You Can’t Do That On Television
You Can’t Do That On Television was the show our parents hated for us to watch. The kids on this show yelled, they made fart jokes, and they dumped slime on anyone who said the words, “I don’t know.” It was like Saturday Night Live for the pre-teen set.
It was a Canadian sketch show that began airing locally in 1979, but landed on the for-kids network, Nickelodeon, in the early ’80s. At the time, there weren’t a lot of programs for young people that weren’t Saturday morning cartoons. Its popularity grew from the fact that it was mildly naughty and parents hated it so much. Plus, it’s target audience skewed a little older, making it popular among tweens – even though that word and consumer set didn’t really exist yet.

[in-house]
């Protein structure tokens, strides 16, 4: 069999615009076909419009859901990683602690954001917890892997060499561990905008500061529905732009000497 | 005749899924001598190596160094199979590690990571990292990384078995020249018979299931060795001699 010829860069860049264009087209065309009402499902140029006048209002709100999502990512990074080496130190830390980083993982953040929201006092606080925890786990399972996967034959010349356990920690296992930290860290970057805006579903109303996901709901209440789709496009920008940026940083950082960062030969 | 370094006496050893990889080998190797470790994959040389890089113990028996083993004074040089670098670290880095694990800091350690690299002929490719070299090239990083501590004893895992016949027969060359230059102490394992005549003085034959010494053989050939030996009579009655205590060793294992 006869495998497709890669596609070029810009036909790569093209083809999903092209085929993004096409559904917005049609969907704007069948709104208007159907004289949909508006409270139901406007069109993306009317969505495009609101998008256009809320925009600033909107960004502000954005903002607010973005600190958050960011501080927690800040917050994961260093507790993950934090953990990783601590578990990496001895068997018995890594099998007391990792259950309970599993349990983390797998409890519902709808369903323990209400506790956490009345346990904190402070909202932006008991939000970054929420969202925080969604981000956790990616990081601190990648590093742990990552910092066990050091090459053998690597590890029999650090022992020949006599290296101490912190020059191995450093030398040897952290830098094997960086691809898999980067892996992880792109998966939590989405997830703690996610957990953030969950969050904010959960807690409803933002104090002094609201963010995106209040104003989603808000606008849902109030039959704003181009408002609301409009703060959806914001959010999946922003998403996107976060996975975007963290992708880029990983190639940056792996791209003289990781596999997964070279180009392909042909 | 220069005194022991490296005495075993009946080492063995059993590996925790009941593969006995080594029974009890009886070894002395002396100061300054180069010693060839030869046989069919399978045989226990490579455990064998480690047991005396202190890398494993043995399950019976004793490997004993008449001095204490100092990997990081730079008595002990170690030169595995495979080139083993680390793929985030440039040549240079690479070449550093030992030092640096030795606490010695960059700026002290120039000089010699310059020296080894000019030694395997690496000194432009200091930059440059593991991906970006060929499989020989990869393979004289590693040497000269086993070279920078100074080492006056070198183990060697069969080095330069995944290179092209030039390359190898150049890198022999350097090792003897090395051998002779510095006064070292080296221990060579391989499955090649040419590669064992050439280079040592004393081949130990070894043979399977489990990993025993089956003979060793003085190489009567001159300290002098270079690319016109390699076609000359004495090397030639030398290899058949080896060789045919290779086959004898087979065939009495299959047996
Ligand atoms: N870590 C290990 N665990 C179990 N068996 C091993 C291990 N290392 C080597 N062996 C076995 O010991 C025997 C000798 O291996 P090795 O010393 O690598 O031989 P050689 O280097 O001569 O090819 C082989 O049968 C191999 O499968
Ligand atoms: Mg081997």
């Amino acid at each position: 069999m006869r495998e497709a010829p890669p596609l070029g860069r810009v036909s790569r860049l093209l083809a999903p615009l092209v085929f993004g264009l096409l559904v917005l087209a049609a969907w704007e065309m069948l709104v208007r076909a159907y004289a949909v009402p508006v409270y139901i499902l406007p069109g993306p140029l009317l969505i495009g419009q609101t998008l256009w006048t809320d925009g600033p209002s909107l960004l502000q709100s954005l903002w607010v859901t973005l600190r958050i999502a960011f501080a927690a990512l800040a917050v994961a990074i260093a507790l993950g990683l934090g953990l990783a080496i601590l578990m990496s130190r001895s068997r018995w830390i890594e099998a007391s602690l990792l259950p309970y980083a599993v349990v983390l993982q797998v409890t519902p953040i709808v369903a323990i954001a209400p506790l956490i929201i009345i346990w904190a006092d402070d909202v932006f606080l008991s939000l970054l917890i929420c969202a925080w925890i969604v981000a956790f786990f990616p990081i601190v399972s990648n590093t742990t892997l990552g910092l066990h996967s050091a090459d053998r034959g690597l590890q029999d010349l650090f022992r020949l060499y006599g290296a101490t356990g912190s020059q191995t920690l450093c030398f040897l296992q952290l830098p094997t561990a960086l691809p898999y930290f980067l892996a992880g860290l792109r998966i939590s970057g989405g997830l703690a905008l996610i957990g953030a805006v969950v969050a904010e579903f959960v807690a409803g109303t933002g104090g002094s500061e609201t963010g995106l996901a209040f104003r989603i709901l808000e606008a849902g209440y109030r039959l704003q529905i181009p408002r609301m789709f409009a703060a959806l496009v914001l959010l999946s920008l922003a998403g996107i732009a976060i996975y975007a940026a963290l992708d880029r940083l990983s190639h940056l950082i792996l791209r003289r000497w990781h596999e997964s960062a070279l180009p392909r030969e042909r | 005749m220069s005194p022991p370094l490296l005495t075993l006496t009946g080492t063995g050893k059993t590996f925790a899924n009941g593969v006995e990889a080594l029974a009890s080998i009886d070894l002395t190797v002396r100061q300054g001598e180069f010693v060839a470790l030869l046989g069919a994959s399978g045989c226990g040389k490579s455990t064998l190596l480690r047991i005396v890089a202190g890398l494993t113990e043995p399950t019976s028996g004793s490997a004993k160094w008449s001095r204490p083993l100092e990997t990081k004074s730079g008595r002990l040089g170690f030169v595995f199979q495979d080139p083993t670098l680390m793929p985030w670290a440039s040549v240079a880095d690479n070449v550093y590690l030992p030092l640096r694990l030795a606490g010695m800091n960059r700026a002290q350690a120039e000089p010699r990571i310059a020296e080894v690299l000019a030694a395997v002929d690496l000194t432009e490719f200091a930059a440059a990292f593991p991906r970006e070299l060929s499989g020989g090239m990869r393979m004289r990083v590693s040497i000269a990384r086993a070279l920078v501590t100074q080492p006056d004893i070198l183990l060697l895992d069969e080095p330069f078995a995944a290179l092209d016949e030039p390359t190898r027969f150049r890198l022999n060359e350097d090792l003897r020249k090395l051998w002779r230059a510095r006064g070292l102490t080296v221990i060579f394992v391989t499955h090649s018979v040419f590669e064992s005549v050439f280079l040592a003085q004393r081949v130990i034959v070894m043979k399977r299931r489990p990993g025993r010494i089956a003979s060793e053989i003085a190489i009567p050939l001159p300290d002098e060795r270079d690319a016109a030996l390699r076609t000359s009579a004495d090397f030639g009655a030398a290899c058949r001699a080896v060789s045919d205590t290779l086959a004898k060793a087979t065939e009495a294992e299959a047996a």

It also launched the career of Alanis Morrissette and writer Bill Party, who would go on to write and produce shows like The Big Bang Theory, Gilmore Girls and Dharma and Greg. It also helped create a brand for the then-burgeoning Nickelodeon network. If you ever wonder why celebrities get slime dumped on them at the Kids’ Choice Awards, wonder no more. It’s a direct nod to the show that helped launch a network.